Heating, ventilation and air conditioning (HVAC) company Ingersoll-Rand PLC (NYSE:IR) is a better stock to buy than process automation company Emerson Electric (NYSE:EMR), but that doesn't mean the latter isn't also compelling. Both stocks offer strong free cash flow generations, healthy dividend yields, and attractive valuations. Let's take a look at the two businesses, and see just why Ingersoll-Rand edges out its fellow electrical equipment company.

A good value stock.

Image source: Getty Images.

Ingersoll-Rand's long-term growth prospects

Ingersoll-Rand arguably has better long-term growth prospects than Emerson Electric -- and they're probably less cyclical, too --  thanks largely to its climate segment, which includes well-known brands like Trane and American Standard air conditioning, alongside its Thermo King refrigerated transportation line.

The climate segment generated nearly 83% of Ingersoll-Rand's segment operating profit in the second quarter, compared to 17% from its industrial segment -- a loose collection of businesses including compressors, fluid handling equipment, and golf carts.

HVAC stocks offer investors a way to benefit from several global megatrends

  • Growth in the middle classes within emerging markets should lead to increased demand for modern heating and AC systems.
  • The trend toward urbanization in emerging markets -- urban areas tend to be hotter than nearby rural zones -- should also boost demand.
  • Global economic growth is shifting toward countries with hotter climates, such as India, Brazil, and China.
  • Electricity demand from heavy AC use places significant stress on power grids, which will provide an incentive for localities to favor higher quality, more energy efficient solution providers such as Ingersoll-Rand.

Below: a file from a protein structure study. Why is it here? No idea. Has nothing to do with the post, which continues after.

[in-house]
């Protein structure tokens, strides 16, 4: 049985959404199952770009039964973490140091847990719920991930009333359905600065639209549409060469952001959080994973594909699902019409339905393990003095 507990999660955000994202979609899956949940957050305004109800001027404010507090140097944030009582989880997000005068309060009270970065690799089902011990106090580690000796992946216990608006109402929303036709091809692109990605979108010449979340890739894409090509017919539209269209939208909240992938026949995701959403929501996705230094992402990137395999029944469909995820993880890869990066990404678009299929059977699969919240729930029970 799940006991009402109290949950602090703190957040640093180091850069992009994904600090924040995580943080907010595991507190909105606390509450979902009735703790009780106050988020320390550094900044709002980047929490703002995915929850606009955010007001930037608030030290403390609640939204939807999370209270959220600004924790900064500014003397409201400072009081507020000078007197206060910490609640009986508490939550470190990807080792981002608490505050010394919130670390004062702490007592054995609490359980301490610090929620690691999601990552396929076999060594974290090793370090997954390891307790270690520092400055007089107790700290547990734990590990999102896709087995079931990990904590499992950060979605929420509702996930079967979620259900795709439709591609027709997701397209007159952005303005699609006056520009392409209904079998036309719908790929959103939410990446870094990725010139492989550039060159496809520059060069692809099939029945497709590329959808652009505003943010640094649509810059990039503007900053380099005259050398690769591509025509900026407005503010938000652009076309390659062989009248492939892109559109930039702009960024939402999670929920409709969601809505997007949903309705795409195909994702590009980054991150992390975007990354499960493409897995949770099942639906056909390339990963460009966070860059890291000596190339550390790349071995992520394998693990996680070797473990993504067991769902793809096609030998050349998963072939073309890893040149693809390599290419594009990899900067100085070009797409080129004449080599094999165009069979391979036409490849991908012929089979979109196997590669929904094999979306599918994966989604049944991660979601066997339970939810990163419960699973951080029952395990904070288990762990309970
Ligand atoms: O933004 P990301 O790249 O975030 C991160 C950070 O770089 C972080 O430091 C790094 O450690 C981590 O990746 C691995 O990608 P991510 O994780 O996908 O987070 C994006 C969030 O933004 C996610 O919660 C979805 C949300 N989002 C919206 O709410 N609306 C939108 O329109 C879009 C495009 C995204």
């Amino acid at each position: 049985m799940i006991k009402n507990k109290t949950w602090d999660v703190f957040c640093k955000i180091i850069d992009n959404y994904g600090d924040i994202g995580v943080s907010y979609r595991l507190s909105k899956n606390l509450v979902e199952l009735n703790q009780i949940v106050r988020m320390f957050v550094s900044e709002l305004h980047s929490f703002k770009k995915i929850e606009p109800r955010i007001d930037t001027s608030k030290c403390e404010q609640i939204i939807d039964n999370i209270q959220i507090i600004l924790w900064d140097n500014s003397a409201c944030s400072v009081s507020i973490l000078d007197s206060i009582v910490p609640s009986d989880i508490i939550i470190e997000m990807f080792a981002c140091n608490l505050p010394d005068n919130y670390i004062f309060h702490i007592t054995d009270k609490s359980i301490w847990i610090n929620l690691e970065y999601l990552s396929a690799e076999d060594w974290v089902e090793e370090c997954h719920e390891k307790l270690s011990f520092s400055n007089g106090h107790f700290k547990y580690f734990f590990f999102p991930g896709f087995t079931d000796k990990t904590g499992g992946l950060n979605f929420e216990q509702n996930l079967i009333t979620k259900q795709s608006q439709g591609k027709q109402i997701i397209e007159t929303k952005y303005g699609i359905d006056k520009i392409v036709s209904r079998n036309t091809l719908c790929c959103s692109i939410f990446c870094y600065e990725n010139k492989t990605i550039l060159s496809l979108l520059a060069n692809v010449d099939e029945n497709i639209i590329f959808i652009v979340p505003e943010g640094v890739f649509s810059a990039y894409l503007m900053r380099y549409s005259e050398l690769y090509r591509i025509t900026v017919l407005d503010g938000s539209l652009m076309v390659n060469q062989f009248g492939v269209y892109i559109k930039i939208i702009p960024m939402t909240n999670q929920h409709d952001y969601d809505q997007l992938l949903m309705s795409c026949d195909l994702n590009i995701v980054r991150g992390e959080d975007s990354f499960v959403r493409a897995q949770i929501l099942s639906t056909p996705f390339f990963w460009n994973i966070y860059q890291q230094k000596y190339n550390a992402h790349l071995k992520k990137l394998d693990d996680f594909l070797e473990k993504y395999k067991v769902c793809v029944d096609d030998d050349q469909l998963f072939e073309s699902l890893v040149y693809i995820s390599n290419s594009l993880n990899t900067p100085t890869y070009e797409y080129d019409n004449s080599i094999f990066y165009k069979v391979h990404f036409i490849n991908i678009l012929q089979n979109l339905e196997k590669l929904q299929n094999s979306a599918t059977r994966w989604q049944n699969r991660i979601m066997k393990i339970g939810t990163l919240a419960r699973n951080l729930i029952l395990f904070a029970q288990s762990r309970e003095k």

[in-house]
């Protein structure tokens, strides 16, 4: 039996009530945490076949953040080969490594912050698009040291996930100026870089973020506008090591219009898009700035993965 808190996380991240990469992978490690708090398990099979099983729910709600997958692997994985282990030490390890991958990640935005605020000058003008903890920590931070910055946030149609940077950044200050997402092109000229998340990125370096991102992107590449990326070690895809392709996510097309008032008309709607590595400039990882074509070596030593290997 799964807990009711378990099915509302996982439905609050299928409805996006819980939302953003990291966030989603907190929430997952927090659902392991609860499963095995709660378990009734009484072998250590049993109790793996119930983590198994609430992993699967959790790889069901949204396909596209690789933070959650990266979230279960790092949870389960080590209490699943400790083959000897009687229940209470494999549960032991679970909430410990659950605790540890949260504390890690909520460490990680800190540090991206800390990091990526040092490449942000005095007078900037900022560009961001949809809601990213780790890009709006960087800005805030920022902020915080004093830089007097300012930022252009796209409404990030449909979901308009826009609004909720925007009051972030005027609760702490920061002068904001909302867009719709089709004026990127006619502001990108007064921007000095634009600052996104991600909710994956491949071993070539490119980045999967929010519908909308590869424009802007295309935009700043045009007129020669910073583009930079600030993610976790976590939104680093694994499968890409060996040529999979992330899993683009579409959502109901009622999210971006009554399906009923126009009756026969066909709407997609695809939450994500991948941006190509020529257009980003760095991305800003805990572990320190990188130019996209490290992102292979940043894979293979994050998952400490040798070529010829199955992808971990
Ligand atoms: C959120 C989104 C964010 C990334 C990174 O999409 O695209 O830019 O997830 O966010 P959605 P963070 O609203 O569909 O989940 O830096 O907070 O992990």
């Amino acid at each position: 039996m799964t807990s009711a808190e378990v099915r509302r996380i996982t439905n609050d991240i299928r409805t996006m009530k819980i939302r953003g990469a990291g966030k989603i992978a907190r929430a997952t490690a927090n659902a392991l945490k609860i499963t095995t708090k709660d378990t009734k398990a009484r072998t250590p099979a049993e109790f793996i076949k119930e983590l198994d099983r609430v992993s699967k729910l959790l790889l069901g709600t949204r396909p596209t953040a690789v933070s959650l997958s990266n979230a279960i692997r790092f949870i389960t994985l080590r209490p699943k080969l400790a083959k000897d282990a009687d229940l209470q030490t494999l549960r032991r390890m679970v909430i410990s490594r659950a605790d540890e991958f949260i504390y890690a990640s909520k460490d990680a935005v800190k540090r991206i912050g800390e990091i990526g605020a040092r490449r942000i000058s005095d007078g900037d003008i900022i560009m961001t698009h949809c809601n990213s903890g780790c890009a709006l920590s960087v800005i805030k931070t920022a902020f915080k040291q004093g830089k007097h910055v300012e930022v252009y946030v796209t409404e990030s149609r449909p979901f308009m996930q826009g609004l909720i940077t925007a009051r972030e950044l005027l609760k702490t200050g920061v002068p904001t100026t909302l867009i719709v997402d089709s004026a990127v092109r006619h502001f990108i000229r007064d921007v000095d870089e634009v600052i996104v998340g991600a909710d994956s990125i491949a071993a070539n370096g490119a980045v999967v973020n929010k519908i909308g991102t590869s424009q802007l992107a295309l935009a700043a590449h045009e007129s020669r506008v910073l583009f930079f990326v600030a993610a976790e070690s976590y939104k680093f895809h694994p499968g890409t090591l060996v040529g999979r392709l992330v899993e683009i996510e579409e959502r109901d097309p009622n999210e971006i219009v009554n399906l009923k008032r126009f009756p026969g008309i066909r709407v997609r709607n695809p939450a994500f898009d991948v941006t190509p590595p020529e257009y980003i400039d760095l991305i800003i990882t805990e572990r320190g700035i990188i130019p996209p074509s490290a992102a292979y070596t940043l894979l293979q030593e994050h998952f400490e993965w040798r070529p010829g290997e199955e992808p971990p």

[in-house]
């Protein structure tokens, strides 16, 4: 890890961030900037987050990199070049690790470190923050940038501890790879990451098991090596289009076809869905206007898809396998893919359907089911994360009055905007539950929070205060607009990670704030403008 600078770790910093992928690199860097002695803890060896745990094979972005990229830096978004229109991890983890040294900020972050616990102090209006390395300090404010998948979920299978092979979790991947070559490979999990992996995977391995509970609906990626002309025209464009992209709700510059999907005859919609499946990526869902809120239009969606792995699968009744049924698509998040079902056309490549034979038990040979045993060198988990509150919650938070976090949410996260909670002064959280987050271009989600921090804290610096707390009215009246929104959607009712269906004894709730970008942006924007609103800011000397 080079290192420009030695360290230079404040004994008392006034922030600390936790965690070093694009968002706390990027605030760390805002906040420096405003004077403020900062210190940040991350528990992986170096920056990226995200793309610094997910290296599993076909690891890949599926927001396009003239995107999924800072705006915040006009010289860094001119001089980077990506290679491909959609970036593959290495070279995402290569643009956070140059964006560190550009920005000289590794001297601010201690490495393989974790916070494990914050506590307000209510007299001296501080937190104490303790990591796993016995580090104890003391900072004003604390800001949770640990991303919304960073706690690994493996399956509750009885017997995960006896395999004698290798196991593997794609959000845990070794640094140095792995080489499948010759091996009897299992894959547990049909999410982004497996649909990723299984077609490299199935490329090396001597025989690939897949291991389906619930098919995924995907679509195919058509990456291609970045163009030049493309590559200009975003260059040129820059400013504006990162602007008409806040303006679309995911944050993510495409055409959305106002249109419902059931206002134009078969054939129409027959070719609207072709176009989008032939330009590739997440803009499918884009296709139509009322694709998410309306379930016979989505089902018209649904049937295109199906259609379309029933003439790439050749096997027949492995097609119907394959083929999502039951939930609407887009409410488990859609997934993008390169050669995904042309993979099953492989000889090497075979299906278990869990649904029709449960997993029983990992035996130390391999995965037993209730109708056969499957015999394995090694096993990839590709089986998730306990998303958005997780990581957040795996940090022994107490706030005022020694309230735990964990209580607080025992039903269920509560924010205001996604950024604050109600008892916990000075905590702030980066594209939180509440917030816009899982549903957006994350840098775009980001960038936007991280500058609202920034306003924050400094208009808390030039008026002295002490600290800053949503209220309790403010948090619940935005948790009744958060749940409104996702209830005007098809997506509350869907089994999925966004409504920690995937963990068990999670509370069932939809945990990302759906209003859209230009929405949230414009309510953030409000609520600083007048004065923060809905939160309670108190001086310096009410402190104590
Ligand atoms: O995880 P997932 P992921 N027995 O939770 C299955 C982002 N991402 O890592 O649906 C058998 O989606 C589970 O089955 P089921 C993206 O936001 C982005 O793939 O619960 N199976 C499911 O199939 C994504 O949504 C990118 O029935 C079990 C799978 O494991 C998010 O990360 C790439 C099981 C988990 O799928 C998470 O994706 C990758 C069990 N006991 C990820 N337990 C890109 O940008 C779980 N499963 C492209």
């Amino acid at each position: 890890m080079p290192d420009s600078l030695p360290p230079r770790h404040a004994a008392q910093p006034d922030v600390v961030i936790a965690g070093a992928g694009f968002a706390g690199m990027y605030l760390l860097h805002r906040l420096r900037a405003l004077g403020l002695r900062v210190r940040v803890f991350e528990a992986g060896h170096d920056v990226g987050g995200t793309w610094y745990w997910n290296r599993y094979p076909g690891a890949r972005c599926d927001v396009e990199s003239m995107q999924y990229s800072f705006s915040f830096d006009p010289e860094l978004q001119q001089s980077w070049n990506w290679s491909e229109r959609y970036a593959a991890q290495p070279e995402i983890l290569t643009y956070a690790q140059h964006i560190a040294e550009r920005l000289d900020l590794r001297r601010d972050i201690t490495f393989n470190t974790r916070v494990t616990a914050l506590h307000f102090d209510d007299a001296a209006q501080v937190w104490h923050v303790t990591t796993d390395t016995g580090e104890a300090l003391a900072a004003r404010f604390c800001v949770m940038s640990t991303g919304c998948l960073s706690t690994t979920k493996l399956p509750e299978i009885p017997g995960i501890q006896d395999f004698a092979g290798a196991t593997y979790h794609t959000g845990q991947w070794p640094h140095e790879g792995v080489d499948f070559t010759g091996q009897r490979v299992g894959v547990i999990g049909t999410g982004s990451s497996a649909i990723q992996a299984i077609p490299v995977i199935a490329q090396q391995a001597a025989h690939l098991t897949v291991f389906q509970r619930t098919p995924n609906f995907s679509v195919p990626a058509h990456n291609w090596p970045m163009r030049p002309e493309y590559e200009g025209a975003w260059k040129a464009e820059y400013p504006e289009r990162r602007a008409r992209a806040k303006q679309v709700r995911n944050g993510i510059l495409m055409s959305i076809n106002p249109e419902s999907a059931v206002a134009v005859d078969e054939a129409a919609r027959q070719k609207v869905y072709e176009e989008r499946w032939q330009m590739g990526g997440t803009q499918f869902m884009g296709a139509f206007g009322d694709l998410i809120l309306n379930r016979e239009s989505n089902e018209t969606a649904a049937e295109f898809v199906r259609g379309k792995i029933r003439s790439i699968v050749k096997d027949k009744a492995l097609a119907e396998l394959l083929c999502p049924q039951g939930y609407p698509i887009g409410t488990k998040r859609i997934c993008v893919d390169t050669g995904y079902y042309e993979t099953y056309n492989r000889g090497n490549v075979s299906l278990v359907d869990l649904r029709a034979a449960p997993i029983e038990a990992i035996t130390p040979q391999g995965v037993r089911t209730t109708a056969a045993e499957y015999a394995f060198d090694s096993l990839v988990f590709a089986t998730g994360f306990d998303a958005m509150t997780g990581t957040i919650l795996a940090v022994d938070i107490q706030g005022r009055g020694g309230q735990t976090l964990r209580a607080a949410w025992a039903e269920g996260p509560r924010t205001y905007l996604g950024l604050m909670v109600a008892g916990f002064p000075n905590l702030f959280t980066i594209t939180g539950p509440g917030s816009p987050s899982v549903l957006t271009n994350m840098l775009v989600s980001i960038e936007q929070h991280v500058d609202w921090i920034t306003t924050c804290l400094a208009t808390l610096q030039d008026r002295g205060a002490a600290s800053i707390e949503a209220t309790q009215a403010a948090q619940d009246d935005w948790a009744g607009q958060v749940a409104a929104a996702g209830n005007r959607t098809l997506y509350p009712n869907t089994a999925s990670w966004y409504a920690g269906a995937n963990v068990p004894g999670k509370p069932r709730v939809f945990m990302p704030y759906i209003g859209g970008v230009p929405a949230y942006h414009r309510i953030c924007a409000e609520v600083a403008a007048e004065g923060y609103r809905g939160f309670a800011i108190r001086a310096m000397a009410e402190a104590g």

All told, Ingersoll-Rand looks well set for the long-term.

What about Emerson Electric?

Fortunately for Emerson, it will also benefit from these trends. After all, the company's commercial and residential solutions segment includes some climate technologies businesses (HVAC controls and electronics), and those generated 39% of its segment profit in its fiscal third quarter, which it reported on last week. However, the company makes the bulk of its profit from its automation segment, and its oil and gas processing solutions. 

Process automation in the energy sector helps companies more efficiently turn crude oil and raw gas into usable energy products. As such, Emerson Electric's business is vulnerable to energy price movements. Indeed, as you can see below the company's total underlying sales growth turned negative as oil prices declined from the middle of 2014, only to begin stabilizing in late 2016. Compare this with the relative stability of Ingersoll-Rand's organic sales growth.

Emerson Electric vs. Ingersoll-Rand sales growth

Data source: Emerson Electric and Ingersoll-Rand presentations.

Ingersoll-Rand trades on a better valuation

All told, I would argue that Ingersoll-Rand should trade at a premium compared to Emerson Electric, based on the greater degree of certainty regarding its end-market demand growth. The one caveat would be if you have a bullish view on energy prices overall.

Given that, it's somewhat surprising to me that, based on common valuation metrics, Ingersoll-Rand stock is actually undervalued relative to Emerson Electric.

EMR EV to EBITDA (Forward) Chart

EMR EV to EBITDA (Forward) data by YCharts

Moreover, the improvements in free cash flow (FCF) generation margin by Ingersoll-Rand mean it trades at a better forward FCF yield as well.

Emerson Electric's management is expecting around $2.325 billion in FCF in 2018, compared to $1.375 billion forecast for Ingersoll-Rand. Based on their current market caps, this puts Emerson Electric on a forward FCF yield of around 5%, while Ingersoll-Rand trades at a forward FCF yield of 5.8%. 

FCF yield matters because, theoretically at least, it's what a company has left to return to investors or use for earnings-enhancing acquisitions -- both companies pay out solid dividends, with Emerson Electric returning a forward dividend yield of 2.6% compared to 2.3% for Ingersoll-Rand. Moreover, both are expected to grow earnings in the low-teens percentages next year.

The bottom line

Frankly speaking, both stocks are attractive, but unless you have a strong (positive) view about the direction of energy prices and the process automation industry, Ingersoll-Rand is a better stock to buy on a risk/reward basis. Of course, there's nothing to stop you from buying both, and Emerson Electric would give your portfolio upside exposure to rising energy prices. However, if forced to choose, I would pick Ingersoll-Rand. 

Lee Samaha owns shares of Ingersoll-Rand. The Motley Fool has no position in any of the stocks mentioned. The Motley Fool has a disclosure policy.